What’s on the menu for restaurant operators right now?
Nothing you’d particularly want to order, according to a recent report by The Guardian, with UKHospitality revealing that one in five hospitality businesses don’t believe they’ll survive the current industry crisis. Operators are having to deal with the impossible imbalance between the cost of products rising and customers having less to spend.
In this guide, we’re going to share actionable tips for increasing revenue through menu optimisation. From upselling and meal deals through to customisation, there’s a variety of changes you can make in your menu builds that will have a real impact on your bottom line.
The good news? It works.
After introducing new meal deal and upsell functionality, I am Doner increased sales of two dishes by 37% in just one month.
Time to put the you back in menu.
What is menu engineering?
Put simply, menu engineering is the process of analysing and understanding the dishes you sell, and making changes to the way you build and present these on the menu to ensure each one is as profitable as possible.
How to use menu engineering
1. Categorise your dishes by popularity and profitability
The first and most important step in menu engineering is to have a full understanding of the dishes on your menu.
To do this, you’ll need to identify two factors for each dish:
- How much profit each one makes
- How popular each dish is
Start by calculating how much each dish costs you, including ingredients and the cost of production and serving. Use this information with the price you’re charging to work out how much profit that dish is bringing.
Then use your restaurant’s analytic and reporting tools to identify the popularity of each dish with your customers during a set time – perhaps a month.
Each dish – including sides and extras – should be labelled Low Profit or High Profit, as well as Low Popularity or High Popularity. You’ll then be able to categorise each into one of the four groups below.
Keep these categories in mind with the dishes from your menu as you dig into the following tips.
2. Use digital menus to push the right dishes
There’s more benefits to digital ordering channels than the fact that customers love them (turns out 60% of customers would choose a restaurant with them vs one that didn’t).
With all your menus across your channels on one system, you have full control over your menu layouts at any time, with the freedom to change them as and when you want to.
This unlocks a whole new revenue strategy, and is the core of menu engineering.
Use the following features of digital menu building to subconsciously encourage customers to purchase the dishes that most benefit you.
Recommend additional items when a customer adds an item to their basket
Open up customisation and offer modifier items on dishes
Push additional items at a checkout level based on what items are in the customer’s basket
Meal deal bundles
Set up meal deals and build the recommendation layouts to your advantage
These methods put those hero items front and centre for the customer whilst they browse. We’ve seen brands increase ATV by as much as 35% after adopting digital ordering channels.
3. Adapt your menu to save waste costs
Hospitality is operating on an ever decreasing budget, and with everyone having to tighten their belts, any waste is bad news.
With digital, you can quickly adapt your menu to ensure you’re not wasting budget on products that frequently go to waste.
Consider whether certain dishes are still worth including in the menu, and don’t be precious if you need to take them out of rotation: taking them off the menu will save you the money you’re spending on ingredients being wasted.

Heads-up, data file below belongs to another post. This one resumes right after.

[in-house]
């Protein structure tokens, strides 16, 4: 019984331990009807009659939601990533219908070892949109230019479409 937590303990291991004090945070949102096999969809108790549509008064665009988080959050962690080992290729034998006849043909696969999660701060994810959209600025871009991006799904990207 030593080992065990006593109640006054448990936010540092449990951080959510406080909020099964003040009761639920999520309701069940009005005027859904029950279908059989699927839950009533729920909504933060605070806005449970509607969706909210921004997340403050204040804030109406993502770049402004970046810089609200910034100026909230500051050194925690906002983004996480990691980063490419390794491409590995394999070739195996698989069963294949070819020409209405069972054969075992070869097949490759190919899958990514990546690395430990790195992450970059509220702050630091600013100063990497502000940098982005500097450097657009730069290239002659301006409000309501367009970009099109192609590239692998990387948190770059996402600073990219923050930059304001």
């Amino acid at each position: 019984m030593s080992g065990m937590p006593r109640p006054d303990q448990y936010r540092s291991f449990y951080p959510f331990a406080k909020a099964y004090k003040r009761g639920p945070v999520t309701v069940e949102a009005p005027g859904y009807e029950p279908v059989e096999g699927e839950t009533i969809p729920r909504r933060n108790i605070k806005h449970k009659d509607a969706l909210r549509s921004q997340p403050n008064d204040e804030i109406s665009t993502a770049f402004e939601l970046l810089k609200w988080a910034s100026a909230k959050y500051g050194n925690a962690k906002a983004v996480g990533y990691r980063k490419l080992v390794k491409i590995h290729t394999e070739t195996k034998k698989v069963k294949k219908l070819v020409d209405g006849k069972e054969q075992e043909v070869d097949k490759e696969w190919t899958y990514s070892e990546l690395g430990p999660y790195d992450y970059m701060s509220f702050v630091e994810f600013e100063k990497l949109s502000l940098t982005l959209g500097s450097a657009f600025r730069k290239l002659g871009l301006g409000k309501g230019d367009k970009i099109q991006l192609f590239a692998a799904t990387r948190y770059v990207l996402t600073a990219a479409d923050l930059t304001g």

4. Be reactive with digital menus
Digital menus empower you to be reactive to changes quickly.
Don’t lay out a menu and then forget about it; frequently look at the reporting that tells you how dishes are performing, and make educated changes to your menu layout based on your findings.
You can also change your menu quickly to combat inflation and unpredictable costs in the supply chain. Be reactive as the market changes and introduce dishes that use cost effective ingredients, or even turn off dishes if the ingredients are too expensive in a given week.
These quick, reactive and impactful changes can be made instantly with digital menus, without the logistics of having to change a physical one.
5. Simplify dishes but increase customisation
By embedding customisation into your menu, you can effectively make the more expensive ingredients dishes optional extras.
For example, instead of chicken being added by default to a dish, it could be an optional upsell. This helps you mask a reduced menu, putting the customer in control of when the more expensive ingredients are included in a dish.
You can also use alternatives to the more premium ingredients, for instance trading chicken breast for thigh. Work with the kitchen to make sure this trade isn’t affecting the quality of the dish, and it will remain popular with customers whilst providing more profit.
Honest Burger’s new Smash burger is a perfect example of this. The gourmet burger brand has introduced this new dish made using a smaller, lighter beef patty with more simple inclusions. Customers can then customise their order to include premium ingredients like bacon or chilli cheese.
Digital menus and your operation
Menu engineering is an attitude as much as it is a tool.
Gone are the days of having to reprint physical menus every time you want to make edits. With digital, you can see your menus as ever changing opportunities to boost ATV through small but impactful actions.
Want a first hand look at how Digital Menus help you maximise profitability and reduce complexity? Book a demo today below!
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